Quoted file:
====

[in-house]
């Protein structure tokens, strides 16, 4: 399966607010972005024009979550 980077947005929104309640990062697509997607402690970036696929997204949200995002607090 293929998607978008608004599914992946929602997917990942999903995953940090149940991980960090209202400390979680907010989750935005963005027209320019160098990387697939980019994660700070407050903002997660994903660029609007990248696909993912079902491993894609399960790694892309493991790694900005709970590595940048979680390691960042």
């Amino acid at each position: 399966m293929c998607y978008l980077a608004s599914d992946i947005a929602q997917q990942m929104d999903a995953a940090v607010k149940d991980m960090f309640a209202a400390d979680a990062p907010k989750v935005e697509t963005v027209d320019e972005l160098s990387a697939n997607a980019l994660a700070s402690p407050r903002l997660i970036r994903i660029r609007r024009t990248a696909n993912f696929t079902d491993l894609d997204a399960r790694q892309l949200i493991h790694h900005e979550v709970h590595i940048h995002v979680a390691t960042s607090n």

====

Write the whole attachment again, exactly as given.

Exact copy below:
[in-house]
């Protein structure tokens, strides 16, 4: 399966607010972005024009979550 980077947005929104309640990062697509997607402690970036696929997204949200995002607090 293929998607978008608004599914992946929602997917990942999903995953940090149940991980960090209202400390979680907010989750935005963005027209320019160098990387697939980019994660700070407050903002997660994903660029609007990248696909993912079902491993894609399960790694892309493991790694900005709970590595940048979680390691960042």
């Amino acid at each position: 399966m293929c998607y978008l980077a608004s599914d992946i947005a929602q997917q990942m929104d999903a995953a940090v607010k149940d991980m960090f309640a209202a400390d979680a990062p907010k989750v935005e697509t963005v027209d320019e972005l160098s990387a697939n997607a980019l994660a700070s402690p407050r903002l997660i970036r994903i660029r609007r024009t990248a696909n993912f696929t079902d491993l894609d997204a399960r790694q892309l949200i493991h790694h900005e979550v709970h590595i940048h995002v979680a390691t960042s607090n």